Kiwi coffee drinkers have a mind of their own if the results from Muffin Break’s flag bean poll are anything to go by. Kyle Lockwood’s red and blue silver fern design is the preferred design of Muffin Break customers who took part in the bakery café’s café bakery’s coffee bean survey. In the national referendum to decide a challenger to the existing New Zealand flag, Lockwood’s other design – black and blue silver fern design – came out on top.
Muffin Break asked coffee fans which of the flags they wanted to go head-to-head with our existing ensign with every customer who bought a coffee at Muffin Break until 11 December eligible. Patrons received a single bean with their coffees, which they dropped in to a store ‘ballot box’ according to their preferred flag.
Nationally, bean poll voters preferred the red and blue silver fern by 42 per cent to 32 per cent for Lockwood’s alternative design. In the national referendum the vote was a lot closer with a difference of only 1.6 per cent between the two once all other contenders had been eliminated.
Muffin Break customers ranked the ‘red peak’ in third place (11.2 per cent) closely followed by the black and white silver fern at 10.9 per cent with Koru gaining only four per cent of the average vote.
Generally South Island voters were consistently more supportive of the red and blue silver fern than their North Island counterparts with five per cent more southerners opting for it on average.
The Koru found good support in Hamilton as did the black and white silver fern while red peak’s popularity was spread fairly wide in Auckland, Wellington and the North and South Islands.
The bean poll was installed in all 43 Muffin Break stores nationwide and voting took place between 27 November and 11 December.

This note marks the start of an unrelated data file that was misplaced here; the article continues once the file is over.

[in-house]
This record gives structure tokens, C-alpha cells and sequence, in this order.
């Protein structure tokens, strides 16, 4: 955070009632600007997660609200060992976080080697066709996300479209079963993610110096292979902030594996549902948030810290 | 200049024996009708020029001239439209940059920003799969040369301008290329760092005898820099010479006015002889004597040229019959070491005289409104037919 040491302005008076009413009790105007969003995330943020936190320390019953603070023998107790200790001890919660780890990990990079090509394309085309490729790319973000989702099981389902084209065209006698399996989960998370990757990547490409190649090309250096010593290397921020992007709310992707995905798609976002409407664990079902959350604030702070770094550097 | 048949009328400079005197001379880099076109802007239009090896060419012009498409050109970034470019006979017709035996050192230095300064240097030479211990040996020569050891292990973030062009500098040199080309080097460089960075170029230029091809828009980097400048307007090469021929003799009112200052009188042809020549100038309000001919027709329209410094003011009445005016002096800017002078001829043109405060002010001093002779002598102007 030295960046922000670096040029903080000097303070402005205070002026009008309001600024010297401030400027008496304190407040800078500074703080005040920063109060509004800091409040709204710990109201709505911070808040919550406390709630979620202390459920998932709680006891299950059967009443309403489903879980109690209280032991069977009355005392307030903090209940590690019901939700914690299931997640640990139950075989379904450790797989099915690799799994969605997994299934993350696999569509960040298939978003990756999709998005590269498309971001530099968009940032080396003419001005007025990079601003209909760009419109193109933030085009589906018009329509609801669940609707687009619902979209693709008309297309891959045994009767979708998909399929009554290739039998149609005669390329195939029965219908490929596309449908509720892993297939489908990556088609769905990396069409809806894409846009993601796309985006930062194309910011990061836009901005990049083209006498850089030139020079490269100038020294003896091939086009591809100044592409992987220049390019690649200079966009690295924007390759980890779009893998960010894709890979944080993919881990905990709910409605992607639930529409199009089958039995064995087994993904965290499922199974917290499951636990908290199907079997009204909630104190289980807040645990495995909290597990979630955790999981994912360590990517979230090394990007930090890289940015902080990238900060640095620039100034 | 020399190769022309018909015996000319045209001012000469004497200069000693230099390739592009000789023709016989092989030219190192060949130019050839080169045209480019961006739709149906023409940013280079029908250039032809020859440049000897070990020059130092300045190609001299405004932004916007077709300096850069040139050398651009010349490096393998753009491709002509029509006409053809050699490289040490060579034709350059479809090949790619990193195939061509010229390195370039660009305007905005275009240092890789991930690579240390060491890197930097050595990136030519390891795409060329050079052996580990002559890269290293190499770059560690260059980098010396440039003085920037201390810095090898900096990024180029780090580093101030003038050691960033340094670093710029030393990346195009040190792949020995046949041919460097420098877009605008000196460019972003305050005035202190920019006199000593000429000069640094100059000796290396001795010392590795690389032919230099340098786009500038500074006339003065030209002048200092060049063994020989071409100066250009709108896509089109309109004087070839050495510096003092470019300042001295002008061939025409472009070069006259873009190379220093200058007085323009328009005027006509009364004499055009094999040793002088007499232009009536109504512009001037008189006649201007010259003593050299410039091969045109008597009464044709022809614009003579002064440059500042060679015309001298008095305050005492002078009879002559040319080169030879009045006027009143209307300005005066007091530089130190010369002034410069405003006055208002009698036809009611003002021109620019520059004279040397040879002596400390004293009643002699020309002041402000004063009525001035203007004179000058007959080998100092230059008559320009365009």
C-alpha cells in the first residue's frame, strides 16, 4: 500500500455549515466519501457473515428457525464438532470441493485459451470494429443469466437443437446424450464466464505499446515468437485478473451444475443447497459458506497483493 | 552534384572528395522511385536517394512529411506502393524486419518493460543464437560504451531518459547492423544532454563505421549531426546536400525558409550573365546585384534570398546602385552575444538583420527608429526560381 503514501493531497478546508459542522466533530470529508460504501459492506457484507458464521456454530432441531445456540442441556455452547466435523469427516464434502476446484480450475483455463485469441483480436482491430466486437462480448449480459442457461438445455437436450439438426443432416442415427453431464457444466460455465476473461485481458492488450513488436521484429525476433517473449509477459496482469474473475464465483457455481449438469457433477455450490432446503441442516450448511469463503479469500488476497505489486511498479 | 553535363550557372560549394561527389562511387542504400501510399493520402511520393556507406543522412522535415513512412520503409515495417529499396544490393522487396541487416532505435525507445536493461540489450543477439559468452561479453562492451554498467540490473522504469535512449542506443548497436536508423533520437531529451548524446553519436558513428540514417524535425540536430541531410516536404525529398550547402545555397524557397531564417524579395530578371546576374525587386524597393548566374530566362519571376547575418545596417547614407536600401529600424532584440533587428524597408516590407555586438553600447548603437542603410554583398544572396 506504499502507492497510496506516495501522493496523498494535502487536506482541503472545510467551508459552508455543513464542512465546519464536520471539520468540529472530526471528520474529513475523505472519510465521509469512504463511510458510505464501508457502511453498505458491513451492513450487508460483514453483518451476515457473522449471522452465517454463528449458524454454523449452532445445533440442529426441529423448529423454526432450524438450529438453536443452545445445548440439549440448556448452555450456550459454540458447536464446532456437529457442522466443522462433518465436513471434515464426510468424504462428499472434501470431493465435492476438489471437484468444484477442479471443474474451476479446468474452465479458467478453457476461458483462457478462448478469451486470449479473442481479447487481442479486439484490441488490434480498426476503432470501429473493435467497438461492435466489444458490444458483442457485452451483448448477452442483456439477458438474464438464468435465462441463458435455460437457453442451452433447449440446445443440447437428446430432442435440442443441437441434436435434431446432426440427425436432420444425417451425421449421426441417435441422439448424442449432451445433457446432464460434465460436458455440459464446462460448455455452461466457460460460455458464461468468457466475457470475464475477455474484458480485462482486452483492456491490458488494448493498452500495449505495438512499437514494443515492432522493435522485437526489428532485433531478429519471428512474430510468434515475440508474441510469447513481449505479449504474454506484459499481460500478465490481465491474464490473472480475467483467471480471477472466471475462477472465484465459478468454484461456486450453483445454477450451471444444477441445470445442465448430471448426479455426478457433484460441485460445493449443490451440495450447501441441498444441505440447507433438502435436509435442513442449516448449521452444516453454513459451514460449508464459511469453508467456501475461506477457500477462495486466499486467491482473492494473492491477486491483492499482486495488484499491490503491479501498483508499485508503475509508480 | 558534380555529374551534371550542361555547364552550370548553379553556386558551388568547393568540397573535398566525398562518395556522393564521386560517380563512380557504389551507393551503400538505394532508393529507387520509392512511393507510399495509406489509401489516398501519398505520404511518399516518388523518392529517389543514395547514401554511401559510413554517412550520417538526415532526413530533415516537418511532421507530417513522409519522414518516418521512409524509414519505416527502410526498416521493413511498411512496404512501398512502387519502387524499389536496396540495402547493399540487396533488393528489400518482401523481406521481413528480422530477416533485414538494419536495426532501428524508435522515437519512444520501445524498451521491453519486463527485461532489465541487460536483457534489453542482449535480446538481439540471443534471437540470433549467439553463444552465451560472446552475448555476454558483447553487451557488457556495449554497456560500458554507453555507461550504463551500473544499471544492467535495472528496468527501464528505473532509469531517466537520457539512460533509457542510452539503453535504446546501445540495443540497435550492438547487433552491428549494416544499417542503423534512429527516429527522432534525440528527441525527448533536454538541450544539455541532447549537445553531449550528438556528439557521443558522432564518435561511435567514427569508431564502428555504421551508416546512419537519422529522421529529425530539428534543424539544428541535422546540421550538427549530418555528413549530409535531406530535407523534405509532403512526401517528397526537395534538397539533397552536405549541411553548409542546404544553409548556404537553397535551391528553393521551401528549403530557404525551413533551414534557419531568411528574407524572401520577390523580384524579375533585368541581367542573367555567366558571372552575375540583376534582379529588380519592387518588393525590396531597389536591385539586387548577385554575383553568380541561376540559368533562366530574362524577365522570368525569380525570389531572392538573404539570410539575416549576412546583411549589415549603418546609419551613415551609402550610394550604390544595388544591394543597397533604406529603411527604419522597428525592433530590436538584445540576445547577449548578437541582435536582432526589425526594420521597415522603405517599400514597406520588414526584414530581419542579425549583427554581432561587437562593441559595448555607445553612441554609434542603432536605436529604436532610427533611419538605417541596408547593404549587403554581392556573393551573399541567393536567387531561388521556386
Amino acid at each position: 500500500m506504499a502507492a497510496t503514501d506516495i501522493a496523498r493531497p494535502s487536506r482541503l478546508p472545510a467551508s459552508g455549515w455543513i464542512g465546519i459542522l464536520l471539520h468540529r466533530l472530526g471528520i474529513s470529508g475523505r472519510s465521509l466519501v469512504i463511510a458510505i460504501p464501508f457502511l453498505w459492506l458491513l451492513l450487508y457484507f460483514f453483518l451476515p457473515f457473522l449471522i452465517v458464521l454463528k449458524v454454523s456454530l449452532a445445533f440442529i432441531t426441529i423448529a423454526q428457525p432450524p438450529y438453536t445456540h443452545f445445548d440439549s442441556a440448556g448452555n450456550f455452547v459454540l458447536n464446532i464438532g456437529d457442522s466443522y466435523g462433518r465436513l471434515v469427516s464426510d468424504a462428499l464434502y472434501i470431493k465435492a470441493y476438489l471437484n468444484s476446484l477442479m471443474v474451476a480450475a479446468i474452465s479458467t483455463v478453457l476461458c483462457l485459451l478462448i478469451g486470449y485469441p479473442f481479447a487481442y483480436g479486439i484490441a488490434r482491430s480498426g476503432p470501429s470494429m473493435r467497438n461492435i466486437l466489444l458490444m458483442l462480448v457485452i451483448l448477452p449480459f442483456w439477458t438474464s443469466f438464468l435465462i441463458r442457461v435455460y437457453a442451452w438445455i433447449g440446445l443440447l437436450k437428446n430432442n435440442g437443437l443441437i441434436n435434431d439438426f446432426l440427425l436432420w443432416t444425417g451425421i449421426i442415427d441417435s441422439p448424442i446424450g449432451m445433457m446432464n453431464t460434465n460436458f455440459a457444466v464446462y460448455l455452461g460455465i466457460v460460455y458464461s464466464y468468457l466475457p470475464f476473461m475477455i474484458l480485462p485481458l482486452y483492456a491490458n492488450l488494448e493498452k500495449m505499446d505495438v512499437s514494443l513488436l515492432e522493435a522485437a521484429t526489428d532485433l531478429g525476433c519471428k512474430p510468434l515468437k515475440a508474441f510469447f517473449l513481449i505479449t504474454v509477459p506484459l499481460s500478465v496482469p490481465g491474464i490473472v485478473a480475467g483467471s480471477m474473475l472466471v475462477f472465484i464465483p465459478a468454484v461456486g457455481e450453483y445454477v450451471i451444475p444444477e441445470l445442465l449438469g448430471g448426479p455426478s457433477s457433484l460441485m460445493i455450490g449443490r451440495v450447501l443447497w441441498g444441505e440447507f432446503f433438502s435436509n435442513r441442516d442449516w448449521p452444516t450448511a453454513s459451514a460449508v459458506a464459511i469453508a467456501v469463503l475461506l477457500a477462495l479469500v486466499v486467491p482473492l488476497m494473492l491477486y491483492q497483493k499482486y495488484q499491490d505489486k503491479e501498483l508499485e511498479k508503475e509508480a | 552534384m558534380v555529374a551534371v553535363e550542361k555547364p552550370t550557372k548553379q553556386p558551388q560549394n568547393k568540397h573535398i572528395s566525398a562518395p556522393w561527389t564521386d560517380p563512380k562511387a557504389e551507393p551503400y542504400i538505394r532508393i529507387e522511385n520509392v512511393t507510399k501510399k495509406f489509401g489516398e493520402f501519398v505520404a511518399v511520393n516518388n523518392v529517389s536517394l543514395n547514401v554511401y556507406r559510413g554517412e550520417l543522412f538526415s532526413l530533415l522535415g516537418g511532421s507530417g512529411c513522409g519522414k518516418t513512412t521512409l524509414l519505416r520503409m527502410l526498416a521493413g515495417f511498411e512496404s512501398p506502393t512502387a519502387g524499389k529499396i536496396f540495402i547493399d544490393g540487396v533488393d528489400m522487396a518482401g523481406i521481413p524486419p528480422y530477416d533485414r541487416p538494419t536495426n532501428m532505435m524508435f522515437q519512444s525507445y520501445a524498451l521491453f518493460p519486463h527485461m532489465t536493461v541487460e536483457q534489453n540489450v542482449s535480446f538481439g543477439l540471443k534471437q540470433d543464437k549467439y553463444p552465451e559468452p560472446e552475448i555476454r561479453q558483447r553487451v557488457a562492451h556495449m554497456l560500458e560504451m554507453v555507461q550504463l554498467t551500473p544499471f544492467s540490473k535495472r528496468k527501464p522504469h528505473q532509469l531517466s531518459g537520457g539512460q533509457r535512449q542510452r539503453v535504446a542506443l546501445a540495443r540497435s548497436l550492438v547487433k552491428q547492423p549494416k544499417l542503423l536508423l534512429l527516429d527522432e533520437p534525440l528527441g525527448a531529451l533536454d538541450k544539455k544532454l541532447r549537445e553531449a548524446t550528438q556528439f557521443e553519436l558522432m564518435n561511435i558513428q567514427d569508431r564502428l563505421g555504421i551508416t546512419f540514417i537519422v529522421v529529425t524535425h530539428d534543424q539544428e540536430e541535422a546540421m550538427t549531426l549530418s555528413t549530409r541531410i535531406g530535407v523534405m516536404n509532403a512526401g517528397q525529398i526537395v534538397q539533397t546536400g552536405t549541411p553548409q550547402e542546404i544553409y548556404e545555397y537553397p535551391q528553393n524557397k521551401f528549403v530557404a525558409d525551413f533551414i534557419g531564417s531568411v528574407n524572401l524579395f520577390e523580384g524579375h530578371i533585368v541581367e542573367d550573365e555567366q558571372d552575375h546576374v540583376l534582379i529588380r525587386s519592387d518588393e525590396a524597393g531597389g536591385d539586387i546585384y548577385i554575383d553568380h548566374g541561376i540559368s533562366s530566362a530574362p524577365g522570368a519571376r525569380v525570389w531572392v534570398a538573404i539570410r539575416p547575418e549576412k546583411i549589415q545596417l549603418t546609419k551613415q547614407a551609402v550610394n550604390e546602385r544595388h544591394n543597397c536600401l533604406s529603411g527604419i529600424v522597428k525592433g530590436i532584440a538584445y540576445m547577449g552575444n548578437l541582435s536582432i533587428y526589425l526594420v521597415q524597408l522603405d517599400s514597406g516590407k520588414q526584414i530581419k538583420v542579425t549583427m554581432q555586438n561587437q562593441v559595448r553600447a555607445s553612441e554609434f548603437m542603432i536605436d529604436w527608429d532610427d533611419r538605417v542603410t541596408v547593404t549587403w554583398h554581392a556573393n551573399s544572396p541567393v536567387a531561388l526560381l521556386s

Guides Explore 150 years of history at iconic hotel in Sri Lanka
After completing a landmark restoration of its historic North Wing, Sri Lanka’s Galle Face Hotel is launching history tours this month for in-house guests. The half-hour tour unveils hidden art from a famous painter, ushers guests into storied spaces not normally open to guests, and shares numerous tales of famous visitors.
Four British entrepreneurs opened the hotel in 1864, positioning the hotel as a pivotal player in Sri Lanka’s history. “Over the last century and a half we have been the setting for historic events, both in fiction and in real life, hosted numerous famous visitors from royalty to movie stars, and we have more than our fair share of stories to tell,” said Antony Paton, the hotel’s general manager. “These tours are designed to share those stories and give guests a taste of old Ceylon and the hotel.”
The guided tour takes in a number of hotel highlights, including an on-site museum displaying Prince Philip’s first personal car, a 1935 model Standard Nine that he bought for £12 when he was stationed in Ceylon. A cannonball from 1845 that misfired during artillery practice and crashed into the hotel (at what was then a boarding house) is also on display in the museum. Each year in March the hotel hosts the Cannonball Run along the Galle Face Green to commemorate the incident.
As well, the tour takes a peek at spaces not normally open to the public. What is currently the chairman’s office, was once the room where Arthur C. Clarke penned the final chapters of 3001: The Final Odyssey. Half finished wall murals from Russian painter Alexander Sofronoff are tucked away there.
The tour comes to an end at the Grand Ballroom, the hotel’s original ballroom, and once the city’s most happening party spot. Many revellers missed their ships due to over-the-top events there and in WWII the parties were said to be so loud they drowned out the air raid sirens. In the 1950s and 1960s the Jubilee ballroom, next to the Grand Ballroom, was known as the Coconut Grove and was where Mignonne Fernando and her band The Jetliners got their big break.